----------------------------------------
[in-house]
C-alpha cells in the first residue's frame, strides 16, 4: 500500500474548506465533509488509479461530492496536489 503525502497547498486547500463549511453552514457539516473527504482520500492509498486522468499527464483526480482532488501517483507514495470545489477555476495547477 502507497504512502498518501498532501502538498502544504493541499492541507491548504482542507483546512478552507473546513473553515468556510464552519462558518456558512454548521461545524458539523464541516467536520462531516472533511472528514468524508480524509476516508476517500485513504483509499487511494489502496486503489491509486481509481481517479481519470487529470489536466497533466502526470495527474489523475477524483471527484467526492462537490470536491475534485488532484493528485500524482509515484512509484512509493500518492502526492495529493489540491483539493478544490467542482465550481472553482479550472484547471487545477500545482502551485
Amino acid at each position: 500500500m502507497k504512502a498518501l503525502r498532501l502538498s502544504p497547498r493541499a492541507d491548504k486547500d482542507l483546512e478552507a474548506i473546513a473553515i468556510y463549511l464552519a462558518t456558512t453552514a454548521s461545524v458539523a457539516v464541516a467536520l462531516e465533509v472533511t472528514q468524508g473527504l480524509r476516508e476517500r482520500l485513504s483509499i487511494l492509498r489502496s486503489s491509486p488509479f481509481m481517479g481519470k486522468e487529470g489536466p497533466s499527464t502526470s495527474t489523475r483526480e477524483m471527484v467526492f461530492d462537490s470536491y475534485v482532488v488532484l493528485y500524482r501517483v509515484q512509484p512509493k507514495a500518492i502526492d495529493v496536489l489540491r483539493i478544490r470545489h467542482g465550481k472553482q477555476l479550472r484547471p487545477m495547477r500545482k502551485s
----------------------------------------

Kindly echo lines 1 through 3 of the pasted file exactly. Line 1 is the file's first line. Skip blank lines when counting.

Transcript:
[in-house]
C-alpha cells in the first residue's frame, strides 16, 4: 500500500474548506465533509488509479461530492496536489 503525502497547498486547500463549511453552514457539516473527504482520500492509498486522468499527464483526480482532488501517483507514495470545489477555476495547477 502507497504512502498518501498532501502538498502544504493541499492541507491548504482542507483546512478552507473546513473553515468556510464552519462558518456558512454548521461545524458539523464541516467536520462531516472533511472528514468524508480524509476516508476517500485513504483509499487511494489502496486503489491509486481509481481517479481519470487529470489536466497533466502526470495527474489523475477524483471527484467526492462537490470536491475534485488532484493528485500524482509515484512509484512509493500518492502526492495529493489540491483539493478544490467542482465550481472553482479550472484547471487545477500545482502551485
Amino acid at each position: 500500500m502507497k504512502a498518501l503525502r498532501l502538498s502544504p497547498r493541499a492541507d491548504k486547500d482542507l483546512e478552507a474548506i473546513a473553515i468556510y463549511l464552519a462558518t456558512t453552514a454548521s461545524v458539523a457539516v464541516a467536520l462531516e465533509v472533511t472528514q468524508g473527504l480524509r476516508e476517500r482520500l485513504s483509499i487511494l492509498r489502496s486503489s491509486p488509479f481509481m481517479g481519470k486522468e487529470g489536466p497533466s499527464t502526470s495527474t489523475r483526480e477524483m471527484v467526492f461530492d462537490s470536491y475534485v482532488v488532484l493528485y500524482r501517483v509515484q512509484p512509493k507514495a500518492i502526492d495529493v496536489l489540491r483539493i478544490r470545489h467542482g465550481k472553482q477555476l479550472r484547471p487545477m495547477r500545482k502551485s